The 2001Chicago Bears season was their 82nd regular season and 23rd postseason completed in the National Football League. The team posted a surprising 13–3 record under head coach Dick Jauron en route to an NFC Central title and the number two seed in the NFC. The Bears, led by Jim Miller, seemed like a team of destiny, with five comeback wins during the season, including two straight improbable wins where safety Mike Brown returned an interception for the game-winning touchdown in overtime. However, it was not to be as the Bears were upset at home by the Philadelphia Eagles 33–19 in the NFC Divisional playoffs.
Rookies in italics
56 Active, 0 Inactive, 0 Practice squad
The Bears surprised most with a breakout campaign in 2001. After losing the opening game of the season to the Super Bowl XXXV Champion Baltimore Ravens 17–6 on the road, the Bears won their next six games, starting with a 17–10 victory against their division rival, the Minnesota Vikings in the Bears’ home-opener. They carried their momentum through the Week 3 Bye and won on the road against the Atlanta Falcons (31–3).
The Bears returned home and won against the Arizona Cardinals 20–13. After a road shutout of the Cincinnati Bengals 24–0 the Bears played three home games. The first two games of this stretch were back-to-back overtime wins, first against the San Francisco 49ers (37–31), then against the Cleveland Browns (27–21). Both times safety Mike Brown capped remarkable comebacks (the Bears trailed 28–9 in the third quarter against San Francisco, and 21–7 with seconds remaining against Cleveland) by returning an interception in overtime for a touchdown.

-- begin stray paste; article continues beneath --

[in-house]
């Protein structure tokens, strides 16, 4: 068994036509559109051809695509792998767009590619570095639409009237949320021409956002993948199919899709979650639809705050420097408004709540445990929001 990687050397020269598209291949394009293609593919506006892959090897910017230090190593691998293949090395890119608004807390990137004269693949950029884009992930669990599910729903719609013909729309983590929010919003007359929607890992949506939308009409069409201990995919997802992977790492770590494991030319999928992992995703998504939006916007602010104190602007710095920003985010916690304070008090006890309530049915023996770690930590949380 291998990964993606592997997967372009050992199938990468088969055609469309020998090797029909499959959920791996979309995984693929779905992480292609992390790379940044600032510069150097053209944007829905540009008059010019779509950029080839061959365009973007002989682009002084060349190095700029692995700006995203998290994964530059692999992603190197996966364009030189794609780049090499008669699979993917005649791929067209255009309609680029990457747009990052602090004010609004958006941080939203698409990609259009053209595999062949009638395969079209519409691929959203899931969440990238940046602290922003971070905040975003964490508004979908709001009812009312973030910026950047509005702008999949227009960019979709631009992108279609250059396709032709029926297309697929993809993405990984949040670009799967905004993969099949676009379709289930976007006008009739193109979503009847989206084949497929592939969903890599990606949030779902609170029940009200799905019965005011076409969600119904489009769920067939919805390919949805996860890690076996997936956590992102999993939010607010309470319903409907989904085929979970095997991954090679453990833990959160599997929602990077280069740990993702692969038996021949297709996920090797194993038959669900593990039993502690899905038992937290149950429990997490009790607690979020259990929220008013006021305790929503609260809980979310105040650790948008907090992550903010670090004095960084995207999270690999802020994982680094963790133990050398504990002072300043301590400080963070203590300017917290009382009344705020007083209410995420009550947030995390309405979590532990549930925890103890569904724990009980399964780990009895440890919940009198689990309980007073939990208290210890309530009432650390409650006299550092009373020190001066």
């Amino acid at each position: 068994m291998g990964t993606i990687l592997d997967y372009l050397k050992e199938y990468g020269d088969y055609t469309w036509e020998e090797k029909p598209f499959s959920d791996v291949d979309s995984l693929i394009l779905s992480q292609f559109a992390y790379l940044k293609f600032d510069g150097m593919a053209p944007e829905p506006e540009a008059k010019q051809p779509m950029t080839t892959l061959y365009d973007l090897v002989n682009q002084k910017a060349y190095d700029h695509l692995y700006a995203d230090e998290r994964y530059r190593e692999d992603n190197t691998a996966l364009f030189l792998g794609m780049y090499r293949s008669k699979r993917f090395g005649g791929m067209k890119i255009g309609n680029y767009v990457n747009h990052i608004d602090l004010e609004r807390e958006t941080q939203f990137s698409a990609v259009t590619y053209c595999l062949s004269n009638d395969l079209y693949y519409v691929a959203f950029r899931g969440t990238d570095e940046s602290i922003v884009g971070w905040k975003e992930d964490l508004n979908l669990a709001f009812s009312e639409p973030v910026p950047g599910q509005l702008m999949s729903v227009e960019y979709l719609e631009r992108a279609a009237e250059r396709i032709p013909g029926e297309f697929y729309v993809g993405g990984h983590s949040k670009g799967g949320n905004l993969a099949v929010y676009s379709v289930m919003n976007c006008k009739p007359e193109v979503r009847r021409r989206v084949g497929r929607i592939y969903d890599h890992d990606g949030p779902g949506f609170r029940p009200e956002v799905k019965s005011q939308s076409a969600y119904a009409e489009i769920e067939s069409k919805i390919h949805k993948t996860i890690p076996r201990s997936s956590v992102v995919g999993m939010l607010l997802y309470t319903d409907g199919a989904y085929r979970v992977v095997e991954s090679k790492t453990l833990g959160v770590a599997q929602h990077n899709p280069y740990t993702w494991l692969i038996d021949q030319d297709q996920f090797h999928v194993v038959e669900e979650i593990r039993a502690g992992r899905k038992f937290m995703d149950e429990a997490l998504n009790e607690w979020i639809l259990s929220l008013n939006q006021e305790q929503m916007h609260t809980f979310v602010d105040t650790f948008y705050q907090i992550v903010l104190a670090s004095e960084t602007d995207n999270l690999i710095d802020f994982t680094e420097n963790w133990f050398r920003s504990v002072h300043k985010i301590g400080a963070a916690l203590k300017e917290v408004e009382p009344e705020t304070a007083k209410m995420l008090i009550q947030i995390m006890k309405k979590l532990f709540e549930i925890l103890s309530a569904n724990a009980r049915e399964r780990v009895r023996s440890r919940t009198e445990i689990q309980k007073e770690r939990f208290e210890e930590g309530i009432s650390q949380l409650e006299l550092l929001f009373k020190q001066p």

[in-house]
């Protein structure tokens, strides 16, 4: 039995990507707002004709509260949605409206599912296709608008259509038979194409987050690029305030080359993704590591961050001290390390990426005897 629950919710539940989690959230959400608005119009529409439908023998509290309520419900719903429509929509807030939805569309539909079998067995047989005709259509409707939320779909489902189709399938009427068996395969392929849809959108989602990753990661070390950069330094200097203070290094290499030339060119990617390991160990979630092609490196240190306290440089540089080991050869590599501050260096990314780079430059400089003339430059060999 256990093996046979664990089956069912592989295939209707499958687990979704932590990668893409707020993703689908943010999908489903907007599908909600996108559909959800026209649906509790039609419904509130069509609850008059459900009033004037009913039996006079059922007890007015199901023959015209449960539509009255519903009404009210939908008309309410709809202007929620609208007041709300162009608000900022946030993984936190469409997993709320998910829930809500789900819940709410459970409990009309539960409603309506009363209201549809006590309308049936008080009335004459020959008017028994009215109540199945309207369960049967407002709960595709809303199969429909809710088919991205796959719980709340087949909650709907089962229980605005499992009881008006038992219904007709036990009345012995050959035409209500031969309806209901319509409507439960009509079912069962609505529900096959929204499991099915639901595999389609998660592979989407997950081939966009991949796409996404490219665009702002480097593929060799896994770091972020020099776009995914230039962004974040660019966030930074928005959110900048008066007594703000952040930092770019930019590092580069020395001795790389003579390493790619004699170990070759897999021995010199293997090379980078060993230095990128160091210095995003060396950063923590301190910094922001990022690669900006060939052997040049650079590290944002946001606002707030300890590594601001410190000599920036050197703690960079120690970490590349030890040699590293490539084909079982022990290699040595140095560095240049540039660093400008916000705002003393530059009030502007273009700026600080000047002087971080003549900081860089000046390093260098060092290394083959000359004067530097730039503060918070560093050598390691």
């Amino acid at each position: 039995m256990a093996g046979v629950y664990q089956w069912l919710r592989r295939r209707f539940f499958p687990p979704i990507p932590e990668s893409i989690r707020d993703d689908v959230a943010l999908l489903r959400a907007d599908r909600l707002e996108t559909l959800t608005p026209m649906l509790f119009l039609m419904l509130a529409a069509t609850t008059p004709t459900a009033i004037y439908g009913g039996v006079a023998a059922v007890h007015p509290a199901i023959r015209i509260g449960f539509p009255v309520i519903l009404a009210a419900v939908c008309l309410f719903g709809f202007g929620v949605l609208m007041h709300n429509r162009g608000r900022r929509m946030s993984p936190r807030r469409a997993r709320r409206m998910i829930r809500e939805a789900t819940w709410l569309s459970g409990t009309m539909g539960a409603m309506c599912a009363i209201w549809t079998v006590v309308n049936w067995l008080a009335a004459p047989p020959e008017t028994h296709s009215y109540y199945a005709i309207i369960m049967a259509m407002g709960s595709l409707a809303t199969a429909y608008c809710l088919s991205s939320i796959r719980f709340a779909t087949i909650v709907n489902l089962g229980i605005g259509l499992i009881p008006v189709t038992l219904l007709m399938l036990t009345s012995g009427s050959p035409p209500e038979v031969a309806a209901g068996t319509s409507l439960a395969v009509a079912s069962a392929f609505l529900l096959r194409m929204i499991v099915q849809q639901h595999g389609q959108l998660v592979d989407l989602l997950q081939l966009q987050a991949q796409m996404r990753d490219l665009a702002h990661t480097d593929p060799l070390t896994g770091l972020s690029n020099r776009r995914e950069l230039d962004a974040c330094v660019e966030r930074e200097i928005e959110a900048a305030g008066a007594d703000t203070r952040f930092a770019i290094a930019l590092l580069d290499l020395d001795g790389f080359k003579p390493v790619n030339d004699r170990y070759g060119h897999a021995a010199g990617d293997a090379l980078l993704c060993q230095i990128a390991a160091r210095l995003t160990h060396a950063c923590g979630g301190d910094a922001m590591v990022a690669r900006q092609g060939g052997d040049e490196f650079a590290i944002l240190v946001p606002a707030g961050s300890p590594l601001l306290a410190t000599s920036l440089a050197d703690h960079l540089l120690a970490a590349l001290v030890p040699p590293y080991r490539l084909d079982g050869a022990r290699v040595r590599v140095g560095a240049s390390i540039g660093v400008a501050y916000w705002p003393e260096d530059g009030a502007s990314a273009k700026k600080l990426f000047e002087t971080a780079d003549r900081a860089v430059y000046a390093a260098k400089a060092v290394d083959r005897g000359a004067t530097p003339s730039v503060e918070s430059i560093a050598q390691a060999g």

Unfortunately the Green Bay Packers (their historic rival) buried the Bears’ win streak at home, 20–12. The Bears rebounded, winning their next three games. They first defeated then-division rival Tampa Bay 27–24. A season sweep of the Vikings (13–6) followed, then the Bears defended their turf against the Detroit Lions 13–10.
The Bears then traveled to Lambeau Field and were swept by the Packers 17–7. Once again the Bears rebounded, winning their last four games, against the Buccaneers at home (27–3), the Redskins (20–15), the Lions on the road (24–0), and then their season-finale against the Jacksonville Jaguars (33–13). The Bears ended the regular season with a 13–3 record.
The Bears entered the playoffs with the league’s top defense (allowing a league-low 203 points), an offense ranked 11th in points scored (338 points), and a plus-13 turnover differential (4th in the league), but their magical season ended on a sour note, losing 33–19 to the Philadelphia Eagles in the divisional round of the NFC playoffs at Soldier Field.
After the winless Lions control play for most of the first half, Detroit kicker Jason Hanson misses three relatively easy field goals and the Bears recover their offense for a come-behind victory. The win moves the Bears to 9–2 but leave the Lions at 0–11 and looking down the barrel of the first 0–16 season in NFL history.
Quarterback Miller controls play, and the Bear defence dominates Lion QB Ty Detmer, so that the Lions suffer a second home shutout for the first time since 1942. The Bears’ first playoff berth in eight seasons becomes settled and the team gains an opportunity to win the NFC Central – in the last year under that banner – for the first time since 1988.
Jacksonville Jaguars (6–9) at Chicago Bears (12–3)